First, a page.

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While working on my research regarding racial diversity (with a fascinating data set from America’s largest law firms), I came across an interesting article by Monique Payne-Pikus, John Hagan and Robert Nelson about race and retention in law firms.

Whereas entry into a law firm is relatively easy, making it to the partner level is not.

Particularly for women, and the statistics show this clearly. The numbers at for entry-level law firm employees are basically equal between men and women, but then women constitute only about 17% of a firm’s partners.

For ethnic minority members (including African and Hispanic American), the numbers are even lower: about 10% of entering associates are minorities and they make up only 2% of partners. The ratio of minority associates to partner in American law firms is so spectacular that it has been called the “racial paradox” by Sander (2006).

The reason for women lawyers’ limited progress in the legal career track is commonly associated with their divided commitments between work and family.

Yet, the explanation for the underrepresentation of ethnic minorities as partner is more puzzling.

Only just recently, have their lower levels of advancement to partnership relative to entry associate level received attention from scholars and media.

One of the assumptions is that it is due to affirmative action policies: minorities with lower grades might be hired out of law school, which begins a negative self-fueling spiral in their early career because firm partners might be more reluctant to mentor them, in turn contributing to lower performance expectations. This lack of partners’ support – both emotional and knowledge – undermines the subsequent career of these young minority lawyers. Limited partner contact and mentoring is increasingly recognized as the key source of dissatisfaction among minority lawyers as they decide to leave their law firm.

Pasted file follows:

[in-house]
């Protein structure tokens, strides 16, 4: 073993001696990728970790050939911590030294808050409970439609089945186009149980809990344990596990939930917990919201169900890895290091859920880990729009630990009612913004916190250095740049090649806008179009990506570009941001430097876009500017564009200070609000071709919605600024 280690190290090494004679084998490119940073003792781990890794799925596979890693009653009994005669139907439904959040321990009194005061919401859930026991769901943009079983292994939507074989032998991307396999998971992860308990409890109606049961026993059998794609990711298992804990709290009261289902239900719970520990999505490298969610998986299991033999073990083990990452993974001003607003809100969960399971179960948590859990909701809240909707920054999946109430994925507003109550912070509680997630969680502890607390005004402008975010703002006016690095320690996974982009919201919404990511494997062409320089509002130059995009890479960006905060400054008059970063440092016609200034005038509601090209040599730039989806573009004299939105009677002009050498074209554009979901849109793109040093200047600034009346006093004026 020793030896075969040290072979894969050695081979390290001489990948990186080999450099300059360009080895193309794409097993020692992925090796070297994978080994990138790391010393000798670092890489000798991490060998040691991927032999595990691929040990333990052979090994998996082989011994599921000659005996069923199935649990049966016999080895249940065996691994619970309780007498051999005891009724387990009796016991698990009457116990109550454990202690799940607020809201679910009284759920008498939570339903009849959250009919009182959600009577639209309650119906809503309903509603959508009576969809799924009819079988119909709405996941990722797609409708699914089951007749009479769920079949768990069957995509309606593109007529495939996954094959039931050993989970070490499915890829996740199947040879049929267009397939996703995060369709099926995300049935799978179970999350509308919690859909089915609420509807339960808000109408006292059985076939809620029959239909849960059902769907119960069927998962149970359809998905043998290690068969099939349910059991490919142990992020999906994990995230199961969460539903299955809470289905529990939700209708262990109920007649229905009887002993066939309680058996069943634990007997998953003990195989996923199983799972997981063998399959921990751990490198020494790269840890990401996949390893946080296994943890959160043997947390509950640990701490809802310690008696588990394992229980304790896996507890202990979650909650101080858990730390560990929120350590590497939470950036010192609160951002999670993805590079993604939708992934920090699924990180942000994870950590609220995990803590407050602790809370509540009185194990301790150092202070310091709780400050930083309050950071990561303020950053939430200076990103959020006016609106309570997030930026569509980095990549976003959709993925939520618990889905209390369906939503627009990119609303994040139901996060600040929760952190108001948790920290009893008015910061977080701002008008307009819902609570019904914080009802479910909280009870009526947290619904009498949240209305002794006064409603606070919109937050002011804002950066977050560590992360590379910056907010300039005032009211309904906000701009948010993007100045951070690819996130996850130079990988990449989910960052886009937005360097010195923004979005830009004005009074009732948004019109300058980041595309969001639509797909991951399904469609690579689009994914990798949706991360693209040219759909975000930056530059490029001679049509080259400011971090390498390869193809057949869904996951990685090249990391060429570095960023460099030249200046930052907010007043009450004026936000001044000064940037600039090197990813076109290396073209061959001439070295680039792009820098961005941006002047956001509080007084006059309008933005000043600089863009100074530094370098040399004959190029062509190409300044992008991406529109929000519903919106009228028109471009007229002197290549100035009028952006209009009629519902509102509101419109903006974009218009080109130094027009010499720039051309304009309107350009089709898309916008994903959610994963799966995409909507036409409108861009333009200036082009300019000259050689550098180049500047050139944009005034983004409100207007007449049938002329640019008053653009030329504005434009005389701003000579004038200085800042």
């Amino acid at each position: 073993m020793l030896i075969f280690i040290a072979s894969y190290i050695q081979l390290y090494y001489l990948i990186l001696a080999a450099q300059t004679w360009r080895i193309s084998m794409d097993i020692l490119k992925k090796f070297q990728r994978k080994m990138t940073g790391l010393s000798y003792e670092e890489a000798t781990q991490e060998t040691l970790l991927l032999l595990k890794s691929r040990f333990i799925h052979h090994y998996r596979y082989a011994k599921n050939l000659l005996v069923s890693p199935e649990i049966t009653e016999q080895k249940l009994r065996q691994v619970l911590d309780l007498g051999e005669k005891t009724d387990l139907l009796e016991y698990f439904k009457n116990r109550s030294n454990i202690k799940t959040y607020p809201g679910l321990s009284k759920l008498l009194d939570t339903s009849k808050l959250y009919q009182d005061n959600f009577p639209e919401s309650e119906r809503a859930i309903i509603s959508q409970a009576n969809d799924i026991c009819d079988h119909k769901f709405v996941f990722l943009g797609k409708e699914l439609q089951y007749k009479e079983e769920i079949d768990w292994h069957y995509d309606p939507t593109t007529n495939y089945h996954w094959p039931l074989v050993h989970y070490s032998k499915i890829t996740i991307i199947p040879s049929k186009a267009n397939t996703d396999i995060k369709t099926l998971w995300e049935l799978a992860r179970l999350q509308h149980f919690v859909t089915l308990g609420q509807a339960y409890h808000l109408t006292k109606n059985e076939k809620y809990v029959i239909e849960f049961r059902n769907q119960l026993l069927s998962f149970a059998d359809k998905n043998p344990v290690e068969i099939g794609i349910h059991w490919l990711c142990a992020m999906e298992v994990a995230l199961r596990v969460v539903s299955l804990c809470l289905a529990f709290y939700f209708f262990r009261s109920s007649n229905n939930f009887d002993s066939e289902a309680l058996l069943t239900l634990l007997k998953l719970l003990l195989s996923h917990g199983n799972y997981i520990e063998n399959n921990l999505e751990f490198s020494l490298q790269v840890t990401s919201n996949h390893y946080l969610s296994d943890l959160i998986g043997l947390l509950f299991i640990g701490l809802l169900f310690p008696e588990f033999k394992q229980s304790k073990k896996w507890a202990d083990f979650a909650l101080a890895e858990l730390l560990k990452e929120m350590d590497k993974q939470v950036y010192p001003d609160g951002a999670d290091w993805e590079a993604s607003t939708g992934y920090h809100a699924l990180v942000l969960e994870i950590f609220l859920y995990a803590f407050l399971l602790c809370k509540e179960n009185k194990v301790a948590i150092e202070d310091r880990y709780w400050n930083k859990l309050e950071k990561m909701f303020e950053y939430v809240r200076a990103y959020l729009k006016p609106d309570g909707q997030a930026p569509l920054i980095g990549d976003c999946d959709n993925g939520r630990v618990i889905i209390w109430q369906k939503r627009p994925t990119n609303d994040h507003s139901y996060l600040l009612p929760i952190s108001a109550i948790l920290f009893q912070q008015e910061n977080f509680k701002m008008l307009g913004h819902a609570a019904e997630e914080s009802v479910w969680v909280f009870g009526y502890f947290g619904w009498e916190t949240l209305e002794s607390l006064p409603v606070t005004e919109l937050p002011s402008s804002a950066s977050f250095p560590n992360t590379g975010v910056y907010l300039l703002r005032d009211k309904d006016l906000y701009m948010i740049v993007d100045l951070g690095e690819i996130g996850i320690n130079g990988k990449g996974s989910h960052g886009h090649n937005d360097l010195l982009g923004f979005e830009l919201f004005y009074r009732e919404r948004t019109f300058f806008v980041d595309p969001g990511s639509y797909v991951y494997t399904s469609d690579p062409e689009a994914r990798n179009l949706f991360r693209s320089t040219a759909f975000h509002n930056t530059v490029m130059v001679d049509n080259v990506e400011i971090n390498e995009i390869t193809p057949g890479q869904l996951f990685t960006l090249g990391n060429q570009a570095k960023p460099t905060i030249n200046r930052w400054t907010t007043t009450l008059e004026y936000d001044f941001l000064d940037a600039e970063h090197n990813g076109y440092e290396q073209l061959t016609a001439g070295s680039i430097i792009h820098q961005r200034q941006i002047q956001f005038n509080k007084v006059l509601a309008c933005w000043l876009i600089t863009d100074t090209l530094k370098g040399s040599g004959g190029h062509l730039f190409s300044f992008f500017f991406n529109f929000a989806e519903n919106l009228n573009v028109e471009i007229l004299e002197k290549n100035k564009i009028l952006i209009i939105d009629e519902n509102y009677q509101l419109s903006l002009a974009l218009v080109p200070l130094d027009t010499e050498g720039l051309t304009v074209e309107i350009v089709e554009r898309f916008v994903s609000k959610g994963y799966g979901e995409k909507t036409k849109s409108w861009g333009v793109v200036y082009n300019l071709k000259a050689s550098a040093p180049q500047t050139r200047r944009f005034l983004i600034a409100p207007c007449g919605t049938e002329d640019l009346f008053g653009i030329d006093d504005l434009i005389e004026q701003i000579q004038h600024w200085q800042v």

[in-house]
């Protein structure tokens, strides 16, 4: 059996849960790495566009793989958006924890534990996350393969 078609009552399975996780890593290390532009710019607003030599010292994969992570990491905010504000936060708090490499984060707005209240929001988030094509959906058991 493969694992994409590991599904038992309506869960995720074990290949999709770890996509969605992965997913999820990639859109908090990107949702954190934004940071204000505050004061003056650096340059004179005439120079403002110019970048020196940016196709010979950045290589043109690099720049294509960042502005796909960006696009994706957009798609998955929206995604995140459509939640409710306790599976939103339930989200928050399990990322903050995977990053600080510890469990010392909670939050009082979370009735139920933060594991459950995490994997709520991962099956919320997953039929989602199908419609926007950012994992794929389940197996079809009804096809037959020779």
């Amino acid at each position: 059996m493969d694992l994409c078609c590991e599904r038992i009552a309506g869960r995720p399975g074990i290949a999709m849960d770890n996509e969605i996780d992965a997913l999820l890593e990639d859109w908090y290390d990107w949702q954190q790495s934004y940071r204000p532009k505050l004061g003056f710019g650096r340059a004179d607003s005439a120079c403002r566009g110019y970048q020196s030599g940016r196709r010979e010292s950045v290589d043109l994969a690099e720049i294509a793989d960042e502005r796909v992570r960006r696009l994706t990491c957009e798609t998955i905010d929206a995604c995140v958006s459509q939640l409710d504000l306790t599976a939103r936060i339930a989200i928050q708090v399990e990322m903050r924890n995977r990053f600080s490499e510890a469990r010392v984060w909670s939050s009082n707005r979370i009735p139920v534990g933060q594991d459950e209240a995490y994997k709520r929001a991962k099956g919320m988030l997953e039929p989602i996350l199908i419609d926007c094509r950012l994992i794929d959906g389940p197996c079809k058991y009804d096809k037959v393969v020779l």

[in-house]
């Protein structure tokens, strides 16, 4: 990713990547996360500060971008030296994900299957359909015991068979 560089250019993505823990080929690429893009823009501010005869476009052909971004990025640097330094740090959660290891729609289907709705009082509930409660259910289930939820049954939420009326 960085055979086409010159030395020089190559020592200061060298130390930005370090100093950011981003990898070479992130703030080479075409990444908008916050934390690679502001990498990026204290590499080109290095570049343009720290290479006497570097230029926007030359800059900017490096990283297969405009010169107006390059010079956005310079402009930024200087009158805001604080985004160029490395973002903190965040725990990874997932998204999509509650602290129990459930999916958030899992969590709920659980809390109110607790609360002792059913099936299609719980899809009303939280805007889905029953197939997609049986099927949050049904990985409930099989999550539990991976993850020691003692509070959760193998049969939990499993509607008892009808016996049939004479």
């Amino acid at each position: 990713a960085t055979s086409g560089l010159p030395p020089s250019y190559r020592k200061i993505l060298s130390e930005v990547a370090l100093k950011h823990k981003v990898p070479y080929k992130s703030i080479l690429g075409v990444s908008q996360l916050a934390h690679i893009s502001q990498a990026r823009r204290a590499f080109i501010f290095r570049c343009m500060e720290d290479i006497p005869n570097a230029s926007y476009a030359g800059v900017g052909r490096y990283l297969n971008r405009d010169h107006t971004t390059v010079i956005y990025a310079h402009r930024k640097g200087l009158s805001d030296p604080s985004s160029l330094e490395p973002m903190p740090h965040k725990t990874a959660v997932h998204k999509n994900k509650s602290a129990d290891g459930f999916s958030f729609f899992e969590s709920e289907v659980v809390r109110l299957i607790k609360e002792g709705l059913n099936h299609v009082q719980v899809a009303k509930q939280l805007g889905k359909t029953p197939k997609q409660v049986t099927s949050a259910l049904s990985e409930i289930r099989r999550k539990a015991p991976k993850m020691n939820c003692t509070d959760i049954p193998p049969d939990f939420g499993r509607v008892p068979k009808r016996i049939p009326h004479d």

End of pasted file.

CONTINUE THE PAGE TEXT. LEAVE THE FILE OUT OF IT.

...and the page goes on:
Payne-Pikus, Hagan, and Nelson report some interesting results.

They found that there is a large difference in partner contacts and mentoring for African American and white associates.

Whereas more than half of the white associates in large law firms report joining partners for meals (54.4%), only one-quarter of African American do so (26.7%). Interestingly, more than half of the Hispanic associates (57.1%) do this type of socializing. Regarding job satisfaction, only about one-fourth of white associates (23.0%) plan to leave in the next few years, as opposed to half of African American (50.0%) and Hispanic (53.6%) associates. In conclusion, as for many women, minorities at the entry level in large law firms report that their limited partner contact and mentorship has adverse consequences for their progress in the firm.

If mentoring is the key concern regarding minority progress into top leadership positions, what can be done?

The preliminary analyses of the data I’m currently working on with colleagues Manuel Becerra from Adelaide University (Australia) and Steve Smulowitz  from IESE (Spain) points to the performance implications of racial diversity for law firm.